February 5, 2021

By Sonia Cyrus Patel

 

Smart Prosperity Institute, in collaboration with L’Institut EDDEC, has catalogued real-world strategies and practices supporting the transition to a circular economy for seven key sectors in the Canadian economy. This research, which is being released one sector at a time in a series entitled Circular Economy Global Sector Best Practices, aims to provide a starting point in the journey towards building Canadian sector roadmaps to a circular economy.

 

As the world’s population continues to grow and require more food, it is estimated that meeting this demand in 2050 will require food production to increase by 70% from 2005 levels.[1] Yet, a third of all food produced globally is wasted each year, amounting to about 1.3 billion tonnes annually and worth an estimated C$1.3 trillion.[2] In Canada, this proportion is even higher, with 58% of all food produced (amounting to 35.5 million metric tonnes) lost or wasted. Of this waste, 11.2 million metric tonnes, worth C$49.5 billion, could be prevented.[3]

Recognizing the opportunity to recover economic value from food loss and waste (FLW[*]) and increase food security, many agri-food companies have begun undertaking circular solutions: approaches to create more value from the food that is produced. These include strategies that:

  • Reduce all FLW
  • Rescue edible FLW
  • Reuse and reprocess inedible FLW for non-human use
  • Recycle nutrients, inedible food, and food that has lost its nutritional value and processing waste
  • Recover nutrients and energy 

Reduction of FLW is undoubtedly the most important strategy in the FLW mitigation hierarchy. This is followed by the rescue and redistribution of edible FLW for human consumption.  However, where these are not possible, more downstream strategies such as reuse and reprocessing of inedible FLW, recycling of nutrients and energy recovery should be applied. One of the more innovative downstream strategies is the reusing and reprocessing of food loss or waste that would otherwise be sent to landfill or incineration, to create new products and markets.

A great example of a home-grown Canadian business transforming food waste into a high-value product is Dairy Distillery- a vodka distillery based in Ontario. In collaboration with the University of Ottawa, Dairy Distillery has perfected a process to convert milk permeate — a by-product of ultrafiltered milk production— into vodka. The milk permeate used would otherwise have been treated as waste and sent to a digester for disposal. This process of making vodka is more efficient than using traditional ingredients like grains or potatoes as it skips the energy and water intensive steps of converting starch into sugar. As a result of their sustainable ingredients, efficient production and lighter packaging, their product ‘Vodkow’ has half the carbon footprint of traditional vodka. Dairy Distillery also goes a step further by offsetting remaining emissions to make each every bottle of Vodkow carbon neutral. [4]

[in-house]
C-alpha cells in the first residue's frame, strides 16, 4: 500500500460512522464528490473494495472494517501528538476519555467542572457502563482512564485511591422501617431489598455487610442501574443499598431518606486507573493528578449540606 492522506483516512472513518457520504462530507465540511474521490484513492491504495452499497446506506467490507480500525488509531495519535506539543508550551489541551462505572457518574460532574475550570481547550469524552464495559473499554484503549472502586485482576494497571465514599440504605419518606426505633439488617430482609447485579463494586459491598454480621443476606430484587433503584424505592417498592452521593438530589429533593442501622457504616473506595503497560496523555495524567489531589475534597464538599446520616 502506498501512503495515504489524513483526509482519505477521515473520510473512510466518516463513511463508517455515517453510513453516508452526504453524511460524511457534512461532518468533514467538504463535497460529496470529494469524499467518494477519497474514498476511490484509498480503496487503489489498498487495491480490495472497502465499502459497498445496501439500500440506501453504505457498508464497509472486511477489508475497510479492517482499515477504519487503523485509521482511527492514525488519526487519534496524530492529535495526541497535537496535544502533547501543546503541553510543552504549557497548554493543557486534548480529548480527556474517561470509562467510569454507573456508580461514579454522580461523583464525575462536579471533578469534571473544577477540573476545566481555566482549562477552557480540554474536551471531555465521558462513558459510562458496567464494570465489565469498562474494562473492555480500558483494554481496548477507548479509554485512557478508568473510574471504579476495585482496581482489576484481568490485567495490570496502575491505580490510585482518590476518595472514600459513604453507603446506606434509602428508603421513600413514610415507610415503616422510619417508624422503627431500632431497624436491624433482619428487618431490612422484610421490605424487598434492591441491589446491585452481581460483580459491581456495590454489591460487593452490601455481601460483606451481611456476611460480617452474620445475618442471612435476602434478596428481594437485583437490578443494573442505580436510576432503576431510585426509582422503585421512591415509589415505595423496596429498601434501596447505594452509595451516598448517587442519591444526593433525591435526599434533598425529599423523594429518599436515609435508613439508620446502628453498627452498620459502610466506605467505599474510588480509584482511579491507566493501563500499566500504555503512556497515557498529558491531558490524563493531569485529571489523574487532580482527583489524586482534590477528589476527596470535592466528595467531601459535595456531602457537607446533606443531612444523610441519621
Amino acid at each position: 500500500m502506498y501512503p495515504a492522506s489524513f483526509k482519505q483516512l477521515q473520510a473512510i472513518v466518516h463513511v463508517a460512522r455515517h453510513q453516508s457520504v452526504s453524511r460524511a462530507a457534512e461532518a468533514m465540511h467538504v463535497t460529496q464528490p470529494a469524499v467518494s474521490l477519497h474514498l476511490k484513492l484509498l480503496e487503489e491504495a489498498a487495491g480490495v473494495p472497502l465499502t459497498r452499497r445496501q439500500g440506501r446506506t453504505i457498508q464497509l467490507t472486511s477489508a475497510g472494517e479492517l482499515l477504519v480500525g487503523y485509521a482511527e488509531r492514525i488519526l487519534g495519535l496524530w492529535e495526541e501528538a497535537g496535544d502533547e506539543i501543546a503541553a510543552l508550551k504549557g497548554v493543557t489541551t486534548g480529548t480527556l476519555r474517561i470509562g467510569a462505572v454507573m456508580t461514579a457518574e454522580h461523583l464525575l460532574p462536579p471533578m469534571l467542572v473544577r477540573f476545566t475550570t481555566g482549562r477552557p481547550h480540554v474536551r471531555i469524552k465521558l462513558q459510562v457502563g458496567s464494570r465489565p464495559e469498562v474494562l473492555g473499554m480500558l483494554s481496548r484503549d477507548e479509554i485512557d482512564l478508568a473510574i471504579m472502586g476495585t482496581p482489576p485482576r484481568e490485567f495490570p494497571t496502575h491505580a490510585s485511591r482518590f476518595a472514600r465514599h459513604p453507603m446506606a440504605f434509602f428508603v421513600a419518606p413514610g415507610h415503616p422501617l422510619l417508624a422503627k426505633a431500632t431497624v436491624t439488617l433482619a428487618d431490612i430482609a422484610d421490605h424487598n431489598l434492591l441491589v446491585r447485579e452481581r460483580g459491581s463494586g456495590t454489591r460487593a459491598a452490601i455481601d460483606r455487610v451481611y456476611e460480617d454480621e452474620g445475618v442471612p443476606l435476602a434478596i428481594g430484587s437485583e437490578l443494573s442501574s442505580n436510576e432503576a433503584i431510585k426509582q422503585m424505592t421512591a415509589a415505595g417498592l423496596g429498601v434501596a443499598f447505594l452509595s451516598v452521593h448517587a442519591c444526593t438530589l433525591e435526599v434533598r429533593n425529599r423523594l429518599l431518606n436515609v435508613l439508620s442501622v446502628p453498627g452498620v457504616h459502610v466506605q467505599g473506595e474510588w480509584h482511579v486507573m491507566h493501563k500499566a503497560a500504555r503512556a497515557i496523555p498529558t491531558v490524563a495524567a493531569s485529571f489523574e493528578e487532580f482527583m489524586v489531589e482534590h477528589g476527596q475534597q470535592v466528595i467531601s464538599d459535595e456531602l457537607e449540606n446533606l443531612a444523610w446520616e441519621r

Another interesting example is the Italian company Orange Fiber. Using chemical reagents, this company extracts cellulose fibres from leftovers of citrus fruit. These are then spun into yarn that can be used to make biodegradable textiles. Since this material is manufactured using raw material that would otherwise go to landfill, it helps preserve land and water resources and reduce the use of fertilizers and ensuing environmental pollution. [5]

While the agri-food sector still has a long way to go in mainstreaming circular thinking and overcoming the tremendous challenge of FLW, these and many more promising examples are an encouraging sign of things to come. If you’re interested in learning more about circular strategies and practices currently being employed in the agri-food sector, you can find them in the third chapter of the Circular Economy Global Sector Best Practices

As mentioned, the series will also be covering circular economy best practices in six other sectors of the Canadian economy. Stay tuned for the fourth chapter of the series, which will be published in February 2021, profiling the construction sector.[6]

 

READ THE INTRODUCTION: Background Materials for Circular Economy Sectoral Roadmaps

READ PART ONE: Minerals and Metals

READ PART TWO: Electronics

READ PART THREE: Agri-Food


[*] Food loss typically refers to food that is lost in the stages between production and distribution while food waste typically refers to the loss of edible food and inedible food parts at the point of retail or consumer use


[1] Food and Agriculture Organization (FAO). (2009). Global agriculture towards 2050.

[2] Ellen MacArthur Foundation. (2019). Cities and Circular Economy for Food.

[3] Nikkel, L., Maguire, M., Gooch, M., Bucknell, D., LaPlain, D., Dent, B., . . . Felfel, A. (2019). The Avoidable Crisis of Food Waste: The Roadmap. Second Harvest and Value Chain Management International.

[4] Dairy Distillery (n.d). Sustainability.

[5] Ellen MacArthur Foundation (n.d). High value products from organic waste.

Sonia Cyrus Patel

Research Associate